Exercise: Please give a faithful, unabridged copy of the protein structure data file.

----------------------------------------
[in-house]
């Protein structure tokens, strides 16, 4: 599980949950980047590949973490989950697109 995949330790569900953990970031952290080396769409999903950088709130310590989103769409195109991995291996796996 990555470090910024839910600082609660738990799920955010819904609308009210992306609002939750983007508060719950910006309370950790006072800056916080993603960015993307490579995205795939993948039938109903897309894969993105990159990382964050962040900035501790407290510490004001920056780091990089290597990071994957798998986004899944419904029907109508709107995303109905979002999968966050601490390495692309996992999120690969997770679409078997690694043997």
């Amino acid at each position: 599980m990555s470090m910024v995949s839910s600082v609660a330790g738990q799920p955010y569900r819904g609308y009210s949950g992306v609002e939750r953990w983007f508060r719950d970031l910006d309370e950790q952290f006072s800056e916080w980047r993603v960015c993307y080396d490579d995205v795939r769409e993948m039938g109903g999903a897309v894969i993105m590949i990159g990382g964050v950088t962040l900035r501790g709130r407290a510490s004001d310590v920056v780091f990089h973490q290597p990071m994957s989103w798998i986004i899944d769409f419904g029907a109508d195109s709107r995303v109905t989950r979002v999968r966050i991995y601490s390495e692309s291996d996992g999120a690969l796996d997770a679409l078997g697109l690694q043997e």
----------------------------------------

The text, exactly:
[in-house]
């Protein structure tokens, strides 16, 4: 599980949950980047590949973490989950697109 995949330790569900953990970031952290080396769409999903950088709130310590989103769409195109991995291996796996 990555470090910024839910600082609660738990799920955010819904609308009210992306609002939750983007508060719950910006309370950790006072800056916080993603960015993307490579995205795939993948039938109903897309894969993105990159990382964050962040900035501790407290510490004001920056780091990089290597990071994957798998986004899944419904029907109508709107995303109905979002999968966050601490390495692309996992999120690969997770679409078997690694043997």
């Amino acid at each position: 599980m990555s470090m910024v995949s839910s600082v609660a330790g738990q799920p955010y569900r819904g609308y009210s949950g992306v609002e939750r953990w983007f508060r719950d970031l910006d309370e950790q952290f006072s800056e916080w980047r993603v960015c993307y080396d490579d995205v795939r769409e993948m039938g109903g999903a897309v894969i993105m590949i990159g990382g964050v950088t962040l900035r501790g709130r407290a510490s004001d310590v920056v780091f990089h973490q290597p990071m994957s989103w798998i986004i899944d769409f419904g029907a109508d195109s709107r995303v109905t989950r979002v999968r966050i991995y601490s390495e692309s291996d996992g999120a690969l796996d997770a679409l078997g697109l690694q043997e």